Power/Performance Bits: March 7


Supercapacitor plants Scientists at Linköping University in Sweden developed a method for transforming roses into supercapacitors that can be charged and discharged hundreds of times. The team created a solution that, when fed through the cut end of the stem, polymerizes inside the rose's vascular system with the plant's own biochemical response mechanism acting as catalyst, creating lon... » read more

Power/Performance Bits: Dec. 8


Reducing transistor switching power One of the great challenges in electronics has been to reduce power consumption during transistor switching operation. However, engineers at University of California, Santa Barbara, and Rice University demonstrated a new transistor that switches at only 0.1 volts and reduces power dissipation by over 90% compared to state-of-the-art MOSFETs. "The steepn... » read more

Manufacturing Bits: Dec. 1


European R&D hub A new European hub for semiconductor R&D is open for business. The hub is part of an EU-funded program called ASCENT or Access to European Nanoelectronics Network. The program is aimed to give researchers access to chip and related technologies within three European R&D organizations--CEA-Leti, Imec and the Tyndall National Institute. As reported, ASCENT was originally f... » read more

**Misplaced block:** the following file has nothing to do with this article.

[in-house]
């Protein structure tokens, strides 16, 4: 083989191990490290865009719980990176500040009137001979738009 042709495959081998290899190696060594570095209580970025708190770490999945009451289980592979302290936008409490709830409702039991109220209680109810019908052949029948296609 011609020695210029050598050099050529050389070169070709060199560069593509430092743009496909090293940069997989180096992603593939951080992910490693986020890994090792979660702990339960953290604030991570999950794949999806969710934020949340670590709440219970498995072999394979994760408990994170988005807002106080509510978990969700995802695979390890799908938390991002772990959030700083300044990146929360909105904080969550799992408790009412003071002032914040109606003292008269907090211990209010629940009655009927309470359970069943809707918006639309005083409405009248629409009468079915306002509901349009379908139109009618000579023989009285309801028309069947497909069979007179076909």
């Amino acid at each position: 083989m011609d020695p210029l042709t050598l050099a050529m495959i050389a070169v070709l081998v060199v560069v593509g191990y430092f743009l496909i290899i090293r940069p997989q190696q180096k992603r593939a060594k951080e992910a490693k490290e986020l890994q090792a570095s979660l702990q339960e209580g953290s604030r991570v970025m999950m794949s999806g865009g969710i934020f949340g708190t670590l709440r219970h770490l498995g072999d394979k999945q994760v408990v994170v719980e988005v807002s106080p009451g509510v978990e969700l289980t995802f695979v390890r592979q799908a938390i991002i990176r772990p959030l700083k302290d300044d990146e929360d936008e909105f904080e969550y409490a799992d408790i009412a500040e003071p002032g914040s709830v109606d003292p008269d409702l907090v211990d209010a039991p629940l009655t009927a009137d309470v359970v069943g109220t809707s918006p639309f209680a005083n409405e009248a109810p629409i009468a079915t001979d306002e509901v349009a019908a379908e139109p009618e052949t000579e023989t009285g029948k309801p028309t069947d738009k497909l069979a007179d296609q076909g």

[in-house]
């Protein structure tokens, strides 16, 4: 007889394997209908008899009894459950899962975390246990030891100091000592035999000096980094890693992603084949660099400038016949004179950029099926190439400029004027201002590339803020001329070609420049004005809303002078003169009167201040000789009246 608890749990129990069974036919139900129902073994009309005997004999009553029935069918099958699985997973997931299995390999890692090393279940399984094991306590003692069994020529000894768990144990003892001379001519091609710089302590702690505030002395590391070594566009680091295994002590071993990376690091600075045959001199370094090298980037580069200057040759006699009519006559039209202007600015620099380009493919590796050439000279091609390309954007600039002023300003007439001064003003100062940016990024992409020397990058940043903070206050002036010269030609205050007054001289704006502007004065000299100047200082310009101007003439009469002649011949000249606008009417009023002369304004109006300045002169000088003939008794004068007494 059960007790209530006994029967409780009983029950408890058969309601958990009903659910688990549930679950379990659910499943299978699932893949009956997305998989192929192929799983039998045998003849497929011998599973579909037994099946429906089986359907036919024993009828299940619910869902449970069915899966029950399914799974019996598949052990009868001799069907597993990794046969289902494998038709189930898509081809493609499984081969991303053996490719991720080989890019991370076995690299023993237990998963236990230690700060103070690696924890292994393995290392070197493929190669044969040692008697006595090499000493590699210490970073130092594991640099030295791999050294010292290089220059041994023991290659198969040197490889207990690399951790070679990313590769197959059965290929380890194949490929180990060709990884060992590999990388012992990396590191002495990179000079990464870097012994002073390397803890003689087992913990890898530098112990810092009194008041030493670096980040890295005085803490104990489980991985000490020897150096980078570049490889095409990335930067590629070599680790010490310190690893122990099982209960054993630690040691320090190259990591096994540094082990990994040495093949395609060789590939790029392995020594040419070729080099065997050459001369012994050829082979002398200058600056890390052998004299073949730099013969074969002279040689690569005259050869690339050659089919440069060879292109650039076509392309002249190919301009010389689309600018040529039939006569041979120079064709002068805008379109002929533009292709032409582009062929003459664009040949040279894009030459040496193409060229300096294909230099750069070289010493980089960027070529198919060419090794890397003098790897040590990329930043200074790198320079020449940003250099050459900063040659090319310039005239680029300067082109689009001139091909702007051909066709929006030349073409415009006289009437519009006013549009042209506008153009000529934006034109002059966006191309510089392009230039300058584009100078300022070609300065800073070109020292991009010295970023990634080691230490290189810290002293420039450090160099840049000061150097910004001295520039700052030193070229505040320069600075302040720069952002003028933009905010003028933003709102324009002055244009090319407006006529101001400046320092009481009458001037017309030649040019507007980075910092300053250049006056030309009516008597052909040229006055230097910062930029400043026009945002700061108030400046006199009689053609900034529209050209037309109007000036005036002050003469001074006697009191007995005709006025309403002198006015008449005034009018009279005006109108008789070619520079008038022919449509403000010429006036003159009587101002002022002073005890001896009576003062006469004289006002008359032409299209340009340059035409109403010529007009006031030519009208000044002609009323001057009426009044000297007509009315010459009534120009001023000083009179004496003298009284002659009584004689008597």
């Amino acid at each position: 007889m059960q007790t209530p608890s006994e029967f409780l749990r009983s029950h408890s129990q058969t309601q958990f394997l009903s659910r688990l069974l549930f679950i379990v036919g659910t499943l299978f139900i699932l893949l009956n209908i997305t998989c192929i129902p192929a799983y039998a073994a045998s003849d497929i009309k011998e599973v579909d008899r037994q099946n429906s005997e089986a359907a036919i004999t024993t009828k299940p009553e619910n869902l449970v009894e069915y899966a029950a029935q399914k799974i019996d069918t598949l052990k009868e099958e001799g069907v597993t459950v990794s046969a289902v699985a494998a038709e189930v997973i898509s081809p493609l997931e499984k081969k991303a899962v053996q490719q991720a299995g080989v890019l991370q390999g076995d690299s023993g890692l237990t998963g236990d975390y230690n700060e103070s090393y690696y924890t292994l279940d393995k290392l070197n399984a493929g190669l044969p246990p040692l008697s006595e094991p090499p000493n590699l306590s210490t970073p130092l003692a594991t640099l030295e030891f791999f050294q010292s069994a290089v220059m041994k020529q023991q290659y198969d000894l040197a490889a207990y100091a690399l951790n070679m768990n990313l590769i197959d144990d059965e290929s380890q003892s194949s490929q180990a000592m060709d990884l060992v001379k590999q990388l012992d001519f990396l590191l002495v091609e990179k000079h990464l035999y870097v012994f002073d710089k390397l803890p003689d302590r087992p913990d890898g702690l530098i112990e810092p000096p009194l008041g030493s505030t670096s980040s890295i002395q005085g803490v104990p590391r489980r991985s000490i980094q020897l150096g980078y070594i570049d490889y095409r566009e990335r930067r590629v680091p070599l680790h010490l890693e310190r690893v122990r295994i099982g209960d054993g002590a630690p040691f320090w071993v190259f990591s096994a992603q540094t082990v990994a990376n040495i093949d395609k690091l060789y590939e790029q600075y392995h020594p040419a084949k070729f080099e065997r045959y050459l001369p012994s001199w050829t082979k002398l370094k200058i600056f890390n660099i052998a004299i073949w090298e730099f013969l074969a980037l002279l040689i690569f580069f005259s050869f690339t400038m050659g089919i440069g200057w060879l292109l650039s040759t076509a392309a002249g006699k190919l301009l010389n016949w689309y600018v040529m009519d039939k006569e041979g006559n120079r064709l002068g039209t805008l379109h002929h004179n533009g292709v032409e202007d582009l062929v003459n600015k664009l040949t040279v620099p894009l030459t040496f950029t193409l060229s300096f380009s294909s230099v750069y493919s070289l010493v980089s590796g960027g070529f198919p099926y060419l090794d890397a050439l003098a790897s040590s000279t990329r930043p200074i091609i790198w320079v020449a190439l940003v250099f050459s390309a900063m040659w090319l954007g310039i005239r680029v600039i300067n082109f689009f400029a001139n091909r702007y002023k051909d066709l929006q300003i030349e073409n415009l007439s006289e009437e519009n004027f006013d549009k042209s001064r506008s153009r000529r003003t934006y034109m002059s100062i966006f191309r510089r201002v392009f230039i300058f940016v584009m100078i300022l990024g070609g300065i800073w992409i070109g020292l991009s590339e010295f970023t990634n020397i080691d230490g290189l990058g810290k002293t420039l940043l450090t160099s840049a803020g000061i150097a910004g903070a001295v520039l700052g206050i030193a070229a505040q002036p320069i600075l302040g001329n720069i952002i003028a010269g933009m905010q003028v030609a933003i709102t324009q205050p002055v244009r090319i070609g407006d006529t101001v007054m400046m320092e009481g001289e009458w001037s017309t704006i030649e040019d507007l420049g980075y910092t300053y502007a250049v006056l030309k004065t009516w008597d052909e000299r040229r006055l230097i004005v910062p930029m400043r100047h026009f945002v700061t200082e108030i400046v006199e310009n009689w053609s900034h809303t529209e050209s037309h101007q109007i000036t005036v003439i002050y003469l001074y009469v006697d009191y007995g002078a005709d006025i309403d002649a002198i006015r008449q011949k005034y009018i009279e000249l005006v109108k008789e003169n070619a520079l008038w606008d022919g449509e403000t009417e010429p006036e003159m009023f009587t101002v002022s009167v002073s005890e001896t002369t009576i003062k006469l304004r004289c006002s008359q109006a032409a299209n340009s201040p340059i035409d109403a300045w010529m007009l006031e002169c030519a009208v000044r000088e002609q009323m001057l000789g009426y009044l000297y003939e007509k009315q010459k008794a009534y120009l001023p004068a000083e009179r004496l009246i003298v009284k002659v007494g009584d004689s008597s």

System Bits: May 12


Optomechanical tuning A new method developed by Rice University researchers for tuning the light induced vibrations of nanoparticles through slight alterations to the surface to which the particles are attached could open doors for new applications of photonics from molecular sensing to wireless communications. The researchers at Rice’s Laboratory for Nanophotonics (LANP) collaborated wit... » read more